Ethan Marcotte now blogs at Unstoppable Robot Ninja.

Weblog entry:

"DASIE, DASIE, give me your browser, do…"

Found via Scripting News:

I personally feel that IE has now taken Netscape 4’s old position as the boat anchor being dragged behind the internet. So yeah lets start a badge campaign to complain about the lack of development/innovation in Internet Explorer.

I suggest we call the new organization D.A.S.I.E. (Designers Against Stagnate Internet Explorer).

What do you guys think?

Bryan Bell, Anyone want to start a club?

I suppose that this is a good problem to have.

If I recall correctly, the goals of the WaSP’s Browser Upgrade Campaign were twofold: to not only adjure browser makers that they bootstrap their products with improved support for web standards, but also to demonstrate to casual web users the advantages of surfing the web with those browsers that did properly support those standards. In effect, the BUC created a safe place for designers interested in standards compliance, urging them to move beyond the 4.0 browsers and toward a forward-compatible way of doing good work. And as the the BUC page mentions, today’s web does indeed ha[ve] a much different complexion; the campaign itself has been retired, having reaped a large amount of fruit from its efforts. Sentiments like those expressed in Bryan’s post further validate the efforts of the BUC; designers have gotten a taste of what standards-compliant CSS and HTML can do for them, and they like it.

But sadly, all’s not well: with the one-two blows of Microsoft announcing the discontinuance of IE for the Macintosh and Windows IE SP1 marked the final standalone version of that browser, things are beginning to look bleak; while IE for Windows has the greatest browser market share, it is also the most deficient in utilizing web standards. While browsers like Mozilla Firebird, Opera, Camino, and Safari have continued to innovate, Microsoft has allowed its browser to stagnate. The obvious danger here is that sites will have to be coded to Redmond’s lowest common denominator for some time, and our pages — and our users — will suffer for it.

So, needless to say, some action needs to be taken. But with that said, I can’t help but feel that an effort like DASIE represents something of a step back. That’s not to say that I disagree with the sentiment, or the frustration behind it; however, the drawbacks to the DASIE initiative seem to outweigh the potential benefits.

One user in favor of DASIE recommended building some Best viewed with… badges for members’ webpages; this mentality sounds very much like a throwback to the Web of 1997, in which standards were dismissed by browser vendors who were trying to push their proprietary innovations on the marketplace; if you poured your time and energy into rolling out Netscape’s hot-to-trot <BLINK> tag onto your pages, you’d pepper your site with NS4-only badges. Both the badge and the sentiment to which it speaks are counter to the vision of a unified, standards-compliant Web; we should be admonishing Microsoft for letting its browser development languish rather than telling users to download the latest nightly build of Firebird so that they can read our weblogs.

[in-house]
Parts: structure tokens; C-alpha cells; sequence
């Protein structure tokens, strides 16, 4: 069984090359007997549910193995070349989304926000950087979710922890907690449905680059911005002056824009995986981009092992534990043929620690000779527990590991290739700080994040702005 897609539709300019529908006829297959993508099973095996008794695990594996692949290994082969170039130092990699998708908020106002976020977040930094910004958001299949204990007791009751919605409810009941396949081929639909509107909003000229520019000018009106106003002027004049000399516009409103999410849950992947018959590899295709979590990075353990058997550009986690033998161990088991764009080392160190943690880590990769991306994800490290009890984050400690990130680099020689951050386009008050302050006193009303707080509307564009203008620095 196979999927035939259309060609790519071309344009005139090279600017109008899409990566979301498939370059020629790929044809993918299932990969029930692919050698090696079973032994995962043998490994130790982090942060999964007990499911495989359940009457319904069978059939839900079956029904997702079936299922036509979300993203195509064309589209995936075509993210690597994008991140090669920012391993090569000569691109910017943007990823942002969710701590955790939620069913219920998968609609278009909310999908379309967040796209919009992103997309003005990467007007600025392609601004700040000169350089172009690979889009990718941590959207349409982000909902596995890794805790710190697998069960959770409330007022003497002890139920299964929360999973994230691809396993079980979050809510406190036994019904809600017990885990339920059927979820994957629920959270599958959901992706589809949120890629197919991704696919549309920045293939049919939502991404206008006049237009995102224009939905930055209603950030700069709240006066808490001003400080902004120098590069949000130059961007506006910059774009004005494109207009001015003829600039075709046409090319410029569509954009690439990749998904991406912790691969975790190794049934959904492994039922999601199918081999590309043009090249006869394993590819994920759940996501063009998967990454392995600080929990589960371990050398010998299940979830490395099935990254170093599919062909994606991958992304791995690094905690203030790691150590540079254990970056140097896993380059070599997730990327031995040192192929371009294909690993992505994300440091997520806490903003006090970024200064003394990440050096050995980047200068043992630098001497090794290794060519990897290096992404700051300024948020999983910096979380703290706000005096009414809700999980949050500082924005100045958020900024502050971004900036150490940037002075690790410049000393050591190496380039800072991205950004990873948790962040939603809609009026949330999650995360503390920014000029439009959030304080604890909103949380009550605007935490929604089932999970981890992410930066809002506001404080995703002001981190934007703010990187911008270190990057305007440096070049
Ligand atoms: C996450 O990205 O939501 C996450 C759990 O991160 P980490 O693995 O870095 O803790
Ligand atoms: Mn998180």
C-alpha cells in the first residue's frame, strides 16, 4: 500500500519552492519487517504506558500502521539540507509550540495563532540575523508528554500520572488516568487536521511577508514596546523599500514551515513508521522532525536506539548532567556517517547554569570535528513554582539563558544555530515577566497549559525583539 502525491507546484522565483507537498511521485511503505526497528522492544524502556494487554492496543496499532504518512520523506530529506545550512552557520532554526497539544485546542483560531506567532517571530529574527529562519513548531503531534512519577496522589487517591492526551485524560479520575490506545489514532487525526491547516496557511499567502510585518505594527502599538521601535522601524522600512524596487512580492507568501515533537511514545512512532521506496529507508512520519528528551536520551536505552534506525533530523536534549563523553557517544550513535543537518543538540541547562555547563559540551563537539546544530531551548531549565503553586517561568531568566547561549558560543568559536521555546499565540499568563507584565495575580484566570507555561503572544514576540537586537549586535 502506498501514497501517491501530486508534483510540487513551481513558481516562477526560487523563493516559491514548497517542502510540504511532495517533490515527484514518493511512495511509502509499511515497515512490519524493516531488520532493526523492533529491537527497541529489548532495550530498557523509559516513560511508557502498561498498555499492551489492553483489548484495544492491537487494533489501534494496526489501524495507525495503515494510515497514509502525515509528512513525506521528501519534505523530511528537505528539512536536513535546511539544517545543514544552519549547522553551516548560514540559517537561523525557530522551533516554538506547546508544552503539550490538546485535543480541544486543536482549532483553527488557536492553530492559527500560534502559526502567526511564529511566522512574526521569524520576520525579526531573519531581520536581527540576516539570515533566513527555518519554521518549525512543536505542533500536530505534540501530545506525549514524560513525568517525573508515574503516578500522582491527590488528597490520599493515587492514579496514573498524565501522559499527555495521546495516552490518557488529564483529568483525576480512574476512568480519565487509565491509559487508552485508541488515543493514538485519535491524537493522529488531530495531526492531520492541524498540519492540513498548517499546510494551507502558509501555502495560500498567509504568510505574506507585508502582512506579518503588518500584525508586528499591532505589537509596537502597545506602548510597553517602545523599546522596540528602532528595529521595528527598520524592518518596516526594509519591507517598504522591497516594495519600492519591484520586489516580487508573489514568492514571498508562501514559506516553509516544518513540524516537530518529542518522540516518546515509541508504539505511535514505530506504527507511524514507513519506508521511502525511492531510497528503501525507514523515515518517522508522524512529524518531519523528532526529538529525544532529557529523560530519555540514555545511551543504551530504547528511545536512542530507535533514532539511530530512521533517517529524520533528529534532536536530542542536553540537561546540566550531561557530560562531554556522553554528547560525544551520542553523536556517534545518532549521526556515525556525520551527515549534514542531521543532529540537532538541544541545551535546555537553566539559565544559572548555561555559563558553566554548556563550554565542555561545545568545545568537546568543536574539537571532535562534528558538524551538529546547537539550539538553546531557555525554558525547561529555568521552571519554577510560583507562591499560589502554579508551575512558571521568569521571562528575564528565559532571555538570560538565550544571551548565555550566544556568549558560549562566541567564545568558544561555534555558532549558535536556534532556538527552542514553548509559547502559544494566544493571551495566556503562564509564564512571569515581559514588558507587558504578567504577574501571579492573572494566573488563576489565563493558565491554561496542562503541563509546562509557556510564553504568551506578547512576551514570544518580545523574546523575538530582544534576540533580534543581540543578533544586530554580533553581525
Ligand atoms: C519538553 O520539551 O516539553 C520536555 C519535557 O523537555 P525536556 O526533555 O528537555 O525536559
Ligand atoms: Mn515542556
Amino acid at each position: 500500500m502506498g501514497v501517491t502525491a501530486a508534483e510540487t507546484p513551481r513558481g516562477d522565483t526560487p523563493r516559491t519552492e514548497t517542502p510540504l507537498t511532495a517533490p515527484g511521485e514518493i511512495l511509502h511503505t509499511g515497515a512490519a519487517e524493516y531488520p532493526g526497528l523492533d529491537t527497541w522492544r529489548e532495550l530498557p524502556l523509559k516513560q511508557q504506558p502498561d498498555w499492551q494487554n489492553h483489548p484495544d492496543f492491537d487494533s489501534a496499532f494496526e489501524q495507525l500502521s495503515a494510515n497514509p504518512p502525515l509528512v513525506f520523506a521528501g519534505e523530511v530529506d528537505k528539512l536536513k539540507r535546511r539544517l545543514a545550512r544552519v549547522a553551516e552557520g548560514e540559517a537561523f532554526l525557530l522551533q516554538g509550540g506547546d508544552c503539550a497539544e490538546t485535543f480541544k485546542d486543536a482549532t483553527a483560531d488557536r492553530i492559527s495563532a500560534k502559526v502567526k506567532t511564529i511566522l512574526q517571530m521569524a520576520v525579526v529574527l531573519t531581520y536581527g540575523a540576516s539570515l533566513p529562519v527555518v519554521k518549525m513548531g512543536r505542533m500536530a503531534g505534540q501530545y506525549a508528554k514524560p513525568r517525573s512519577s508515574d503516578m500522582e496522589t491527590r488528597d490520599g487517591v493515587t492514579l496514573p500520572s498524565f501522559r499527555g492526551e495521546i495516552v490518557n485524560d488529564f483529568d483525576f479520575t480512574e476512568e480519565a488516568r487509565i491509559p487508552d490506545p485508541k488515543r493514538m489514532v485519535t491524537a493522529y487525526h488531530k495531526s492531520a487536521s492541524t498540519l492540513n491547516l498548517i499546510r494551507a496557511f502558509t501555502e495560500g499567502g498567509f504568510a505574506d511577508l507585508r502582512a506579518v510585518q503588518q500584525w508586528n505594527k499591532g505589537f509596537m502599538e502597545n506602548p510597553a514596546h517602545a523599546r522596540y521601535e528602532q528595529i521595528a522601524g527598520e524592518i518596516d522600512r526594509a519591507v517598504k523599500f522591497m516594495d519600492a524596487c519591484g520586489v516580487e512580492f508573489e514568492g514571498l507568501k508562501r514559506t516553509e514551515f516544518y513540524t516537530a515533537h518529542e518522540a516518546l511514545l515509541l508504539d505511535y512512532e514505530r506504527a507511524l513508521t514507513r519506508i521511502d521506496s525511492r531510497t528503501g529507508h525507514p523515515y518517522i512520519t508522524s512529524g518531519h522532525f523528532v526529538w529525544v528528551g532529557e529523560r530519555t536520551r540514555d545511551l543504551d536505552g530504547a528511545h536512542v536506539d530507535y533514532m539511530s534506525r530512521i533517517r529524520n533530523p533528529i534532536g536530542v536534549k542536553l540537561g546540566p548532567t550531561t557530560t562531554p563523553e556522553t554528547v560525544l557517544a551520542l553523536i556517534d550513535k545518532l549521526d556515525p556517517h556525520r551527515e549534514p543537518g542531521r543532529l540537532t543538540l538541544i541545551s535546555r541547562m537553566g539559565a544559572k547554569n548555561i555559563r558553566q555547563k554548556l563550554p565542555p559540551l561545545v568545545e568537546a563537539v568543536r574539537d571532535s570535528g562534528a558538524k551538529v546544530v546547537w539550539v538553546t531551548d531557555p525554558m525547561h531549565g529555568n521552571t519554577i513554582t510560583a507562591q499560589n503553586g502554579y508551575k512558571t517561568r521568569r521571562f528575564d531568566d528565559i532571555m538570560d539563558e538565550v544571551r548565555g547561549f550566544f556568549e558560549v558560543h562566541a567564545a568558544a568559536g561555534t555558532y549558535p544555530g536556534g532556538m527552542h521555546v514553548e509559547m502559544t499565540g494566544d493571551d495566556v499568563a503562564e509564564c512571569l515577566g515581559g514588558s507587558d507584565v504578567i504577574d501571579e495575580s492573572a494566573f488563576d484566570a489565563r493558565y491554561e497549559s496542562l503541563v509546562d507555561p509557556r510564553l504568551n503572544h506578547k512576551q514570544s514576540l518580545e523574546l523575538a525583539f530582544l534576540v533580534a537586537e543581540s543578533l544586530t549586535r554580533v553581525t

And the name seems problematic as well; by labelling the concern as one coming specifically from Designers, the righteous indignation behind the initiative is relegated to a relatively small portion of the web’s population. The average visitor to your site doesn’t care about CSS3 selectors, or what semantic markup can do for them; they came looking for content, and the concerns of web designers are probably — and justifiably — the last thing on their minds. We should instead be educating the common web user on the advantages of tabbed browsing, Mozilla’s Find As You Type technology, and other web innovations; educate your users as to browsing alternatives available to them, rather than chiding them for using the application that came preinstalled on their OS.

At the end of all this rambling, I’d like to make a proposal: that the WaSP revisit/revive the BUC. With all that’s going on in the world of Redmond, I do think that some action needs to be taken. However, the frustration of web designers needs to be channeled through an organization that at once has the web’s best interests in mind and the respect of software makers throughout the online industry. Help us, O WaSP, for we know not what we do — we just know we need to do something, and soon.

Update: Ah. Well, I can see that I managed to cover some already well-covered ground — specifically, another proposal for a BUC 2.0, and Zeldman’s rebuttal. Though Zeldman’s dismissal did come prior to the death of IE for the Macintosh and the announcement that users would have to wait for the next version of Windows to get a new IE — given that, it’ll be interesting to see what, if anything, comes out of the folks from WaSP.


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